Drugs and alcohol numb us out. Though we feel the rush of euphoria, the excitement of stimulants, or the analgesia of opioids, we are essentially numb. We escape the reality of our human emotions and rest instead in an altered state. When we are intoxicated, and addicted, we usually don’t notice things about us. That is why we get into accidents, find ourselves prone to injury, and generally feel disconnected between mind and body. For most people who abuse recreational substances, that is sort of the point. We want to drop out and free fall in a disconnected state. Drugs and alcohol feel for mahy like the connection they are looking for. Indeed, many of us could say that we felt (or still feel) as though we really found ourselves through substance abuse. We simultaneously escaped our minds and found ourselves within new parts of our minds- unknowingly changing the way our minds would work.
Mindfulness is About Noticing
Mindfulness is a practice of noticing, paying attention, and becoming aware. Beyond the surface of the practice is scientifically proven neurochemistry change. When you actively pay attention and practice noticing, you undo all the changes which kept you oblivious, out of touch, and unaware. Mindfulness helps reduce stress, symptoms of anxiety and depression, as well as cravings for drugs and alcohol.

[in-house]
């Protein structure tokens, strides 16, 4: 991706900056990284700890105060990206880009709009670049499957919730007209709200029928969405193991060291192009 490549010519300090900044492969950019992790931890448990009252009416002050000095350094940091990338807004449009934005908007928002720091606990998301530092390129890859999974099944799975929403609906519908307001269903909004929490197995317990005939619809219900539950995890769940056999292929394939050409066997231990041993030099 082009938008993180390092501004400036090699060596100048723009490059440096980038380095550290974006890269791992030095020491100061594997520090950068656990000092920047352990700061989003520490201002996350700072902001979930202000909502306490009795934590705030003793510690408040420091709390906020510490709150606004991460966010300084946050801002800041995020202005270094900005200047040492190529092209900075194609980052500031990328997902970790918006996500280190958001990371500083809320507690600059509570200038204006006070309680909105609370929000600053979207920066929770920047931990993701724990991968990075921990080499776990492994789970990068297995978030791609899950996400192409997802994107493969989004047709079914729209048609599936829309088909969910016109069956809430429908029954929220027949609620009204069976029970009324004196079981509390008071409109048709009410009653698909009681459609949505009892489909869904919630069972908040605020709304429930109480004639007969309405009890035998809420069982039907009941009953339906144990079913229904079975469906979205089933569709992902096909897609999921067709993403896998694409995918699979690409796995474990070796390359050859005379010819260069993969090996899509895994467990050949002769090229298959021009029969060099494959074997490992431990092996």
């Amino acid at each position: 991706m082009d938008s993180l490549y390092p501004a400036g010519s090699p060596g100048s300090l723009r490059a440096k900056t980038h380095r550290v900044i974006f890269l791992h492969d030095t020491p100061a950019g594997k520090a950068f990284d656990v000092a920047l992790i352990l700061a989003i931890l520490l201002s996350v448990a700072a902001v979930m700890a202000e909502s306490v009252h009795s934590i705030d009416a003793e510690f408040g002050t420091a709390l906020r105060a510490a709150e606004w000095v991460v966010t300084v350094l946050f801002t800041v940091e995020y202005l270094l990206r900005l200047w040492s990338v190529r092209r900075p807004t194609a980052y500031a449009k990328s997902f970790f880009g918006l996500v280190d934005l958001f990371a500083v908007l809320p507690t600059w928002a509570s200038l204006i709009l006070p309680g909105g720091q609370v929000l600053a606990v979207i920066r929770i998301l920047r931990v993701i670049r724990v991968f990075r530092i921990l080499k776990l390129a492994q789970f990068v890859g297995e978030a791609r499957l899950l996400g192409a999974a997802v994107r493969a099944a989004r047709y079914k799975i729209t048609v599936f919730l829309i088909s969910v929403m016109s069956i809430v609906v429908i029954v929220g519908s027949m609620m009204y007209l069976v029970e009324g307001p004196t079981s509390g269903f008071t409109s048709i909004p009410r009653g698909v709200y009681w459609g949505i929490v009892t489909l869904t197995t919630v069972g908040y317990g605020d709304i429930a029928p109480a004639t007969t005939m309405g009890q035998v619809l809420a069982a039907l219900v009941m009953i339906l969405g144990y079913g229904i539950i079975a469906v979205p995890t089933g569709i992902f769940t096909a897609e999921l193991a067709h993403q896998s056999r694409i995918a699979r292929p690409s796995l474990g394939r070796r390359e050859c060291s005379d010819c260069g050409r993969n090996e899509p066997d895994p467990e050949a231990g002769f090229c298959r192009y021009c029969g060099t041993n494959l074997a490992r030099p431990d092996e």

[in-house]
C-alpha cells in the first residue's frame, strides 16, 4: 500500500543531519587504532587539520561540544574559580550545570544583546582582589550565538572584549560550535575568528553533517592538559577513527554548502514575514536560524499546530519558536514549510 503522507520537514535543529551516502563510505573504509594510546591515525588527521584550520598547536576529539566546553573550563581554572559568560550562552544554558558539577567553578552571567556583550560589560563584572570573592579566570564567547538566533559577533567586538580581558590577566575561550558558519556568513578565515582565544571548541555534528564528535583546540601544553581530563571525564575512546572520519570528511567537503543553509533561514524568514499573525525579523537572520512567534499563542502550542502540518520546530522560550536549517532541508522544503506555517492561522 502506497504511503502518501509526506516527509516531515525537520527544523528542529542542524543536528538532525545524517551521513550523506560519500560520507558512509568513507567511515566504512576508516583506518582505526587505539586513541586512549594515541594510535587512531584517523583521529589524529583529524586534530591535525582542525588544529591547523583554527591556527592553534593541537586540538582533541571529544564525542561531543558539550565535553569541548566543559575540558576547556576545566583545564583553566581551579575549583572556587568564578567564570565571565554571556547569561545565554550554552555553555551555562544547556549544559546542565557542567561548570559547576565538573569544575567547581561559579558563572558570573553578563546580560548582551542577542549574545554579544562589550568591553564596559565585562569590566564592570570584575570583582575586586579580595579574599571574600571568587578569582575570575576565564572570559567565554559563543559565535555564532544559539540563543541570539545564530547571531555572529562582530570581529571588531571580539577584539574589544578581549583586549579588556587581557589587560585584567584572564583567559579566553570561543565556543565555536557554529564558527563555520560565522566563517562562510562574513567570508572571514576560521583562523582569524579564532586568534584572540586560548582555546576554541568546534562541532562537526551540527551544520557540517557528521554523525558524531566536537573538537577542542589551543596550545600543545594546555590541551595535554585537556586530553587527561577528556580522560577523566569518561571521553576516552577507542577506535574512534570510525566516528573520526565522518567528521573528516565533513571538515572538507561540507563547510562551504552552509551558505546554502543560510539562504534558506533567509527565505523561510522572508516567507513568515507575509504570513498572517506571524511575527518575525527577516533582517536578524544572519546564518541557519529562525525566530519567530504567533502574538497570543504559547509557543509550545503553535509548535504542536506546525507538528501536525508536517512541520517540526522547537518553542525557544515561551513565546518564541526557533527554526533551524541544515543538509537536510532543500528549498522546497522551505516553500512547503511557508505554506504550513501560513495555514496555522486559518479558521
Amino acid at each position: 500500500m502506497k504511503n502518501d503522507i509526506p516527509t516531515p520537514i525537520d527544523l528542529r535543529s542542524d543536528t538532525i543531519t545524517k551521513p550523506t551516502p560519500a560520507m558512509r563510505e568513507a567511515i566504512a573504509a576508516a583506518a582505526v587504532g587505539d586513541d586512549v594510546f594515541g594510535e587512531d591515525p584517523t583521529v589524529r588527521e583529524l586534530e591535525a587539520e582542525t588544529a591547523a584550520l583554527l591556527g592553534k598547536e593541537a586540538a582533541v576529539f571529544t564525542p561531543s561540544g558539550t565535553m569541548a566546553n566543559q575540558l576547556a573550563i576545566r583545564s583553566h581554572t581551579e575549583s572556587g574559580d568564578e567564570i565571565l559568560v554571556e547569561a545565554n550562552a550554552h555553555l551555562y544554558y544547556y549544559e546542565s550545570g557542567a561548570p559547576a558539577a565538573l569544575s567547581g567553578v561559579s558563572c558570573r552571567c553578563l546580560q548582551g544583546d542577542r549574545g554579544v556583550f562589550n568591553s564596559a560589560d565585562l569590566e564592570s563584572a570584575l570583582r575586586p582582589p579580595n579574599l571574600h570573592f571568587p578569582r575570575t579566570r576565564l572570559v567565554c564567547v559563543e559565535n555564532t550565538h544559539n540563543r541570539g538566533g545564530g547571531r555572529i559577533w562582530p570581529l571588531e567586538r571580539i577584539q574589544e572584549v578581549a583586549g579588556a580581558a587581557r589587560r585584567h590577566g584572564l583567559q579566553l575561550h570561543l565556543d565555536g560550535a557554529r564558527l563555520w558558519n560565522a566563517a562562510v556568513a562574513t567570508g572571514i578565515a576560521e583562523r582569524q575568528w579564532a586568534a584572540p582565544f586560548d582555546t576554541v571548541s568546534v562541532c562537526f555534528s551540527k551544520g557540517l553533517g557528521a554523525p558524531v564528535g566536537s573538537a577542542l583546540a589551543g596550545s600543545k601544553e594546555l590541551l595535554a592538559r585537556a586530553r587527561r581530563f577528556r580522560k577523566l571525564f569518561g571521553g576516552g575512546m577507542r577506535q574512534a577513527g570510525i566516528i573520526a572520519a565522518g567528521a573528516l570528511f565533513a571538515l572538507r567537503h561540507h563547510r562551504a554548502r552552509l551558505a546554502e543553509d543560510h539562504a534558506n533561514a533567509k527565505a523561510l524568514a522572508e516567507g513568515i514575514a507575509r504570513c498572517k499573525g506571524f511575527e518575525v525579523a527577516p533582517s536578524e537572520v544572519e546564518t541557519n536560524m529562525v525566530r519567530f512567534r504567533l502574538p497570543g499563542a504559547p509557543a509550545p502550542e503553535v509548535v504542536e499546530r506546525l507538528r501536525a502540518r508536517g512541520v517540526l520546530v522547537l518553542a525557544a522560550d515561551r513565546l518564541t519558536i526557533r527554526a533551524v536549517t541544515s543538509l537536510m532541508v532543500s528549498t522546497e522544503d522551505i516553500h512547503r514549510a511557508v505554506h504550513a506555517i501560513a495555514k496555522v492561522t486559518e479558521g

Bringing mindfulness into your recovery life starts the minute you decide to get sober. You have to immediately begin paying more attention to the various signals and warning signs both your mind and your body give you for cravings. Being aware of these triggers helps you to act contrarily- meaning, you don’t pick up and use. As you continue to recover, your mindfulness practice will continue to grow.
These are a few simple ways to integrate more awareness into your recovery without having to go to great lengths to take time for mindfulness practice:
- Focus on what you’re eating without being on your phone or distracted
- Set reminders on your phone to take a deep breath and pay attention to what’s going on around you
- Talk to everyone as if the conversation was meaningful
- Practice gratitude by finding things to appreciate about each experience during the day
- Pay attention to what’s around you when you are driving
Living in the present moment makes life so much more enjoyable and enriching. Lakehouse Recovery Center wants to help you learn how to enjoy your life again without drugs and alcohol. For more information on our residential treatment center or to schedule a tour of our beautiful facility, call us today at 877.762.3707.